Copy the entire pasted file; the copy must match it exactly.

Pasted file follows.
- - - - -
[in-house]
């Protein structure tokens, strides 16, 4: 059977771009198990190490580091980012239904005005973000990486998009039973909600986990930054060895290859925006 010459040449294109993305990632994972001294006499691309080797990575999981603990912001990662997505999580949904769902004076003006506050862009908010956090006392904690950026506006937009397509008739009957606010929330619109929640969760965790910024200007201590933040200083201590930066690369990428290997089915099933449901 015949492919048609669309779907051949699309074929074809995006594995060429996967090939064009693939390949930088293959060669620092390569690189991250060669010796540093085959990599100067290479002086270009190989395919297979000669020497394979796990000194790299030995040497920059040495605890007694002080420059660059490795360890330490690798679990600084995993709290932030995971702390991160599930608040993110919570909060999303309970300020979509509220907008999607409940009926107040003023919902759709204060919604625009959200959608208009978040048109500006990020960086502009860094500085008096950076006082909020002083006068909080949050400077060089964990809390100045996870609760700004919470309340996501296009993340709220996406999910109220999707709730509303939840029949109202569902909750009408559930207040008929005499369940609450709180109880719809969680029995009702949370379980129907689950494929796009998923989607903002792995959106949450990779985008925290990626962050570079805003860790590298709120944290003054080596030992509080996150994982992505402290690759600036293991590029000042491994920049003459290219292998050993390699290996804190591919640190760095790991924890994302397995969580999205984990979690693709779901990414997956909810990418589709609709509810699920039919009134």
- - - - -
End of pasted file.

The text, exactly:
[in-house]
């Protein structure tokens, strides 16, 4: 059977771009198990190490580091980012239904005005973000990486998009039973909600986990930054060895290859925006 010459040449294109993305990632994972001294006499691309080797990575999981603990912001990662997505999580949904769902004076003006506050862009908010956090006392904690950026506006937009397509008739009957606010929330619109929640969760965790910024200007201590933040200083201590930066690369990428290997089915099933449901 015949492919048609669309779907051949699309074929074809995006594995060429996967090939064009693939390949930088293959060669620092390569690189991250060669010796540093085959990599100067290479002086270009190989395919297979000669020497394979796990000194790299030995040497920059040495605890007694002080420059660059490795360890330490690798679990600084995993709290932030995971702390991160599930608040993110919570909060999303309970300020979509509220907008999607409940009926107040003023919902759709204060919604625009959200959608208009978040048109500006990020960086502009860094500085008096950076006082909020002083006068909080949050400077060089964990809390100045996870609760700004919470309340996501296009993340709220996406999910109220999707709730509303939840029949109202569902909750009408559930207040008929005499369940609450709180109880719809969680029995009702949370379980129907689950494929796009998923989607903002792995959106949450990779985008925290990626962050570079805003860790590298709120944290003054080596030992509080996150994982992505402290690759600036293991590029000042491994920049003459290219292998050993390699290996804190591919640190760095790991924890994302397995969580999205984990979690693709779901990414997956909810990418589709609709509810699920039919009134």